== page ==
I need to complete the 3D stiffness matrix of steel concrete composite columns under all kinds of stresses (axial and rotational as shown in the image below). So because the section is a Square Hollow Section 150 x 150 x 16mm, filled with concrete, I need to transform the concrete into equivalent steel. How can I go about this to obtain the equivalent, Young's Modulus E, Shear Modulus G, Area to use and Section Moment of area I and Polar Moment of area J. Any advice on the procedure to solve this? Images of the section and the matrix are below.

3D Stiffness Matrix SHS filled with Concrete Composite Column


1 Answer 1


You can simply calculate "equivalent" cross-sectional stiffness values.

Note that all non-zero terms of the stiffness matrix depend on one of these values: $EA$ or $EI$. These are the cross-sectional axial and rotational stiffnesses, respectively.

Obviously, when looking at entire beams, another important parameter is the beam's length $L$ (to multiple exponents), but here we're just looking at the cross-section, so we only care about $EA$ and $EI$.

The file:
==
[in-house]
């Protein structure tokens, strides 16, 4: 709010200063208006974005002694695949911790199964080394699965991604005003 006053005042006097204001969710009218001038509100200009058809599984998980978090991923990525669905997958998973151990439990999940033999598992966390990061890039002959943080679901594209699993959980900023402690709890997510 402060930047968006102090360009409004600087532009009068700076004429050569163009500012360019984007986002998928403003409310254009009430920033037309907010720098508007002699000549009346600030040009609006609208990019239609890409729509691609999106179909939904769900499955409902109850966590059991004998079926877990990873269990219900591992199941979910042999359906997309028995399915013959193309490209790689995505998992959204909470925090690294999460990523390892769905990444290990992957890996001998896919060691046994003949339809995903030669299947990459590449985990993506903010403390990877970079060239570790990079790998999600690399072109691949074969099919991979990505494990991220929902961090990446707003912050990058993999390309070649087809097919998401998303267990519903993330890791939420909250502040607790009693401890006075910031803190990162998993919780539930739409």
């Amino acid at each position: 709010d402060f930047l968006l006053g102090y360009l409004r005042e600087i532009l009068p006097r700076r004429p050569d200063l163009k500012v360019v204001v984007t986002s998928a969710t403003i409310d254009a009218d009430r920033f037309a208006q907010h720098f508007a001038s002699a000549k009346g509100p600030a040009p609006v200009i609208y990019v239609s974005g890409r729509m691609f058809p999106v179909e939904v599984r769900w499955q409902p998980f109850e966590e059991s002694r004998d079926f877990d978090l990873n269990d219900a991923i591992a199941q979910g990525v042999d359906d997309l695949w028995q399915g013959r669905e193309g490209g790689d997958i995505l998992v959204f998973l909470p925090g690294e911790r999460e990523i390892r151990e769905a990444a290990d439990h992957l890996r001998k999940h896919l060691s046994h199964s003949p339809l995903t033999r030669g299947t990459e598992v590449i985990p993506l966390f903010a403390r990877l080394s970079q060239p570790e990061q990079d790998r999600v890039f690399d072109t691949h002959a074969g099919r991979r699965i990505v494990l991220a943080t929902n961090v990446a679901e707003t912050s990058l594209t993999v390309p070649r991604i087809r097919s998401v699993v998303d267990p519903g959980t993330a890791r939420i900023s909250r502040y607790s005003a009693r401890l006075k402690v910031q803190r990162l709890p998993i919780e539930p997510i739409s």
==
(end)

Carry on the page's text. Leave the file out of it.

Given that the stiffness matrix only cares about $EA$ and $EI$, we can actually replace them entirely with $K_a$ and $K_r$ (axial and rotational stiffness).

The wonderful thing about doing this is that it exposes an important aspect of the stiffness matrix: it doesn't care about the beam's elastic modulus, area or moment of inertia. It only cares about its stiffness.

We can therefore do whatever we want with $E$, $A$ and $I$ as we see fit, so long as we get a reasonable stiffness at the end.

In this case, we're dealing with a composite beam made up of a square concrete section and a hollow square steel section. How do we find the stiffness of this beam? Well, a good first guess is to simply add the stiffness of each of component:

$$\begin{align} K_a &= E_c A_c + E_s A_s \\ K_r &= E_c I_c + E_s I_s \end{align}$$

(the math is a bit simple in this case since both concrete and steel have the same centroid; if that weren't the case, then their moments of inertia would have to be calculated relative to the composite centroid, see here an example of how to do so)

This is a pretty conservative method: you aren't taking into consideration any interaction between the components. For example, the concrete's true axial stiffness will likely be larger than $E_c A_c$ due to the lateral constraint imposed by the steel section (as described here).


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